Farewell to thee, oh Tara,
round whom kings make fierce contention.
Thy fold is empty tonight
without king or king's heir.

Many were thy shields plundering
and thy fair spears on the road,
and thy stays (?) share of pledges (?)
in the possession of the monarch of Ireland.

Great was my reverence for thee
and under me you were honoured.
With Eochaid, with the man of esploits,
your pleasure was greater than your displeasure.

Alas, your colour will be changed,
your assembly will be destroyed.
I regret - oh heroic exploits -
than I am bidding you farewell.

After that poem Eochaid contemplated the royal fortress, and a burst of sorrow from his heart broke in his chest. He was taken by the route he had commanded, and men and women were weary for him there. He was borne to Cruachan Rath Aoi, and the bodies of his three sons were brought to meet him, and were buried with him, and heavy sods of earth were heaped over them at Cruachan7. Afterwards they were concealed.

So that is the battle of Cumar8 and the tragical death of Eochaid Feidlech's three sons, and of Eochaid Feidlech himself so far.


1. This seems to be an allusion to Tiberius, Drusus being the other adopted son of Augustus.

2. See Laud 610, fol. 112a, where Eochaid Feidlech's regnal date is given as 3 BC. The B Synchronisms in BB date his reign as circa 50 BC.

3. Ban-senchus in Lecan 386 gives : "Crofind daughter of Artech Uchtleathan, wife of Eochaid Feidlech, mother of the three Finna of Emain and of Clothrand. In one birth the four were born. Onga, another daughter of Artech, was mother of Mumain and Ethne." " Ban-senchus in LL 137 has : "Croind, child of Eochaid U., consort of Eochaid Feidlech, mother of Medb.. and the Find Emna..." D.2.1., p. 95 and H.3.17., col.735 have "Cloand daughter of Airtech Uchtleathan."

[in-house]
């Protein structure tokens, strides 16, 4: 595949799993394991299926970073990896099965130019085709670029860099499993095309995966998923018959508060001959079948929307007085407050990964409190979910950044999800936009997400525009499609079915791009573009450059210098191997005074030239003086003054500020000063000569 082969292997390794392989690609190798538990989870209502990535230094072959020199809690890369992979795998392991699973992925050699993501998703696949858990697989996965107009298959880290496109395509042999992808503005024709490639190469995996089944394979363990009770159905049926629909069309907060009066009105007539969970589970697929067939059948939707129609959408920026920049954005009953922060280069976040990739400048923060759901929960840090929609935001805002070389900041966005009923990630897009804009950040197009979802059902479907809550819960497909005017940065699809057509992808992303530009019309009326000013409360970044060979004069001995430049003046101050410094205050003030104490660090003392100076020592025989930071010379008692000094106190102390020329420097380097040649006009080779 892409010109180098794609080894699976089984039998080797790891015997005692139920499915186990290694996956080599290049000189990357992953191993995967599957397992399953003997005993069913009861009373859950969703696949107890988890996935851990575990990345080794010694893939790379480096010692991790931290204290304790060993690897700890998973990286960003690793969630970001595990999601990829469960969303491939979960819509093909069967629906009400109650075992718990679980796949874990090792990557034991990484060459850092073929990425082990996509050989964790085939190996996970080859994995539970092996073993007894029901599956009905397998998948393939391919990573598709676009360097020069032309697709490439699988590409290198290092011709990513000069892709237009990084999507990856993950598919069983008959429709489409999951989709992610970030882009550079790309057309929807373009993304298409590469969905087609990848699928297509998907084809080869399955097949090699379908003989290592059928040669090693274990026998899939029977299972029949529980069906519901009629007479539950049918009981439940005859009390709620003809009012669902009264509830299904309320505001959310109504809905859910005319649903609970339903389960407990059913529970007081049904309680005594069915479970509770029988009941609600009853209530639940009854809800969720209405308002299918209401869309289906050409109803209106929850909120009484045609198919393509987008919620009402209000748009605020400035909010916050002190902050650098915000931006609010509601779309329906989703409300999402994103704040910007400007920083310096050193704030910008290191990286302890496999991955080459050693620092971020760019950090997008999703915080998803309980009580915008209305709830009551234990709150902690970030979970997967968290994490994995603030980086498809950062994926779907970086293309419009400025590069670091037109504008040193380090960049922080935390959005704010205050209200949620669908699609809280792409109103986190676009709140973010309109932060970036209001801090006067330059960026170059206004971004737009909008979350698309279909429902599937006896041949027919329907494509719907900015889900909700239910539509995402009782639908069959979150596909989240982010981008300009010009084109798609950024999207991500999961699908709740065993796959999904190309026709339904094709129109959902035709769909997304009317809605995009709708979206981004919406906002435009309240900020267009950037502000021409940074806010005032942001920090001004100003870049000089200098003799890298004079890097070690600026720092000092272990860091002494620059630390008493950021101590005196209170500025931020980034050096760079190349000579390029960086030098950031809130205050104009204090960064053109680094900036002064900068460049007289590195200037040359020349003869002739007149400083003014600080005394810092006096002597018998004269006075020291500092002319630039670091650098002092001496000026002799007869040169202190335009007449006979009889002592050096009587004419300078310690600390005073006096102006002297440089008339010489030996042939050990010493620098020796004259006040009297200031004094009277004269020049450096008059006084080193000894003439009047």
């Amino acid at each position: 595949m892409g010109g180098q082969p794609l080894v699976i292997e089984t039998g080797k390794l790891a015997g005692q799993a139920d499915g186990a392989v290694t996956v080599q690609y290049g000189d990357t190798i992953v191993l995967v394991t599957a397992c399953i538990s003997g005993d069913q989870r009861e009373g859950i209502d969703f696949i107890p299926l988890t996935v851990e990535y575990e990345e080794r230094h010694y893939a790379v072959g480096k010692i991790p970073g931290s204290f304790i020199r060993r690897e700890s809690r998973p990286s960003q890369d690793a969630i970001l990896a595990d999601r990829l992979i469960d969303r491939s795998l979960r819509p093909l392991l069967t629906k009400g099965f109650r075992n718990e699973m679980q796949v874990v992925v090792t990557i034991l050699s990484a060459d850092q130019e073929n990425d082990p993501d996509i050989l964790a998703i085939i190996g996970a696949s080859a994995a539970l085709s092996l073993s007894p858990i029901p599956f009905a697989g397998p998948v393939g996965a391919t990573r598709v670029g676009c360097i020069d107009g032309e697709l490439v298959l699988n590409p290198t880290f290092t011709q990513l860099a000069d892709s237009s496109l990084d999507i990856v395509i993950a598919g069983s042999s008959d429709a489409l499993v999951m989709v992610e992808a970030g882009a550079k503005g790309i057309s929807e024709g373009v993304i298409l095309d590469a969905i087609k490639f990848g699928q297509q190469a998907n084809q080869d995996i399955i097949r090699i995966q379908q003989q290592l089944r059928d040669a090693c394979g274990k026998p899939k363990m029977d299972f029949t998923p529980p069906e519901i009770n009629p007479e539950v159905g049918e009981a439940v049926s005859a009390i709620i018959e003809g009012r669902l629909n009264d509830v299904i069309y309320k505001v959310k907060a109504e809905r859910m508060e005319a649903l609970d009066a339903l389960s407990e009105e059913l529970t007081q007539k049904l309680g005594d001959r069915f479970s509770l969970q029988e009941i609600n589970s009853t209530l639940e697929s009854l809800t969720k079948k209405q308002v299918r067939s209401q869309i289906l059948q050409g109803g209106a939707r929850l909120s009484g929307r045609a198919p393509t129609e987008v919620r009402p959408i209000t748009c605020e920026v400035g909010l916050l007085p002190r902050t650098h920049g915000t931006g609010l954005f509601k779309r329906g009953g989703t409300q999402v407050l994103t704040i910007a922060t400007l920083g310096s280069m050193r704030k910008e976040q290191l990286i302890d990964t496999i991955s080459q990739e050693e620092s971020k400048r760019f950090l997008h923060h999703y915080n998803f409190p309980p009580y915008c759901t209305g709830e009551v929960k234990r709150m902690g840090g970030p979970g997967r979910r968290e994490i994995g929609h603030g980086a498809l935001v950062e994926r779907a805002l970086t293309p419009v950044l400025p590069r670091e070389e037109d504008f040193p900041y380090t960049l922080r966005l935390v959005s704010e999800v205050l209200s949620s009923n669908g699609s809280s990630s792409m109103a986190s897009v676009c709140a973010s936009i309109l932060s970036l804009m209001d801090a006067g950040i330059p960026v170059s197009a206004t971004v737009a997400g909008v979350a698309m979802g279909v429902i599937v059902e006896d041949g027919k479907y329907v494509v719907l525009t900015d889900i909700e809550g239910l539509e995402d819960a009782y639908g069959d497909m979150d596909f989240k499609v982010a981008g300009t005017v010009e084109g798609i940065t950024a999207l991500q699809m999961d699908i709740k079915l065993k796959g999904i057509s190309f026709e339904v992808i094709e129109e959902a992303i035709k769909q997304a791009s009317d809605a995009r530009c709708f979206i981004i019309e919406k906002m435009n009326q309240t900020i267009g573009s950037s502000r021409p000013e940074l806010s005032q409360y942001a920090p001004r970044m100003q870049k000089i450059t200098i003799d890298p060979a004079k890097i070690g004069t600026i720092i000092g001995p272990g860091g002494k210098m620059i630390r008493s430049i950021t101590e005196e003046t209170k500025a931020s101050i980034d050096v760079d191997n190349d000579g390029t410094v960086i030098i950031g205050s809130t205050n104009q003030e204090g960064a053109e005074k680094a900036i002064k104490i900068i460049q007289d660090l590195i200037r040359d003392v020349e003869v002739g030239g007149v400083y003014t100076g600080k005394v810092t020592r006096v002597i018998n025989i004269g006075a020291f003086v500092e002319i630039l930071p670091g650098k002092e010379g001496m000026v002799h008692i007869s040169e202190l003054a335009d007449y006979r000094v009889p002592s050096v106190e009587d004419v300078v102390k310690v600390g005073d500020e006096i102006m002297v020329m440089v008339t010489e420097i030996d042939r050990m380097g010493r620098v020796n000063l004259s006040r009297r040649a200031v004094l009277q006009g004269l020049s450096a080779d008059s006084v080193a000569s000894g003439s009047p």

4. Same as Clothra, married to Conchobar mac Nessa (Cath Boinde, Leitir Ruide) and Clothra, married to Fergus mac Roigh (Cogadh Fergussa), and Clothra married to Cairbre Cennderg (LL p. 379). Queen of Cruachan after Eochaid Feidlech, dethroned by Medb. Different sources call her mother of Furbaide, or Cormac, sons of Conchobar mac Nessa.

5. CP. H.3.17. for the magical hood of Clothra.

6. The prose paragraph on Lothar's death does not mention this place but talks of "Fert Lothair". This points to the present tale being a compound of two, or more, earlier versions.

7. The tradition of their burial is really ancient. The Senchus na Relec in L.U. alludes to it : "Oenach Cruachain, it was there the race of Eremon were used to bury till Cremthann son of Lugaid Riab-nderg viz.... Eocho Feidlech with his three sons (the three Find Emhna), Eocho Airem... the six daughters of Eocho Feidlech... " cp. poem by Torna Eigeas in L. U.

8. The oldest title for the tale is that in LL p. 190; Argain Echach for a macaib. A later Ms. (D.4.2.) gives Cath Droma Criaich or Cath Atha Comair. Possibly we have another form of title here Oighidh thri Meic Eochaigh Fheidhligh.

Sources : Margaret C. Dobbs, Revue Celtique, 43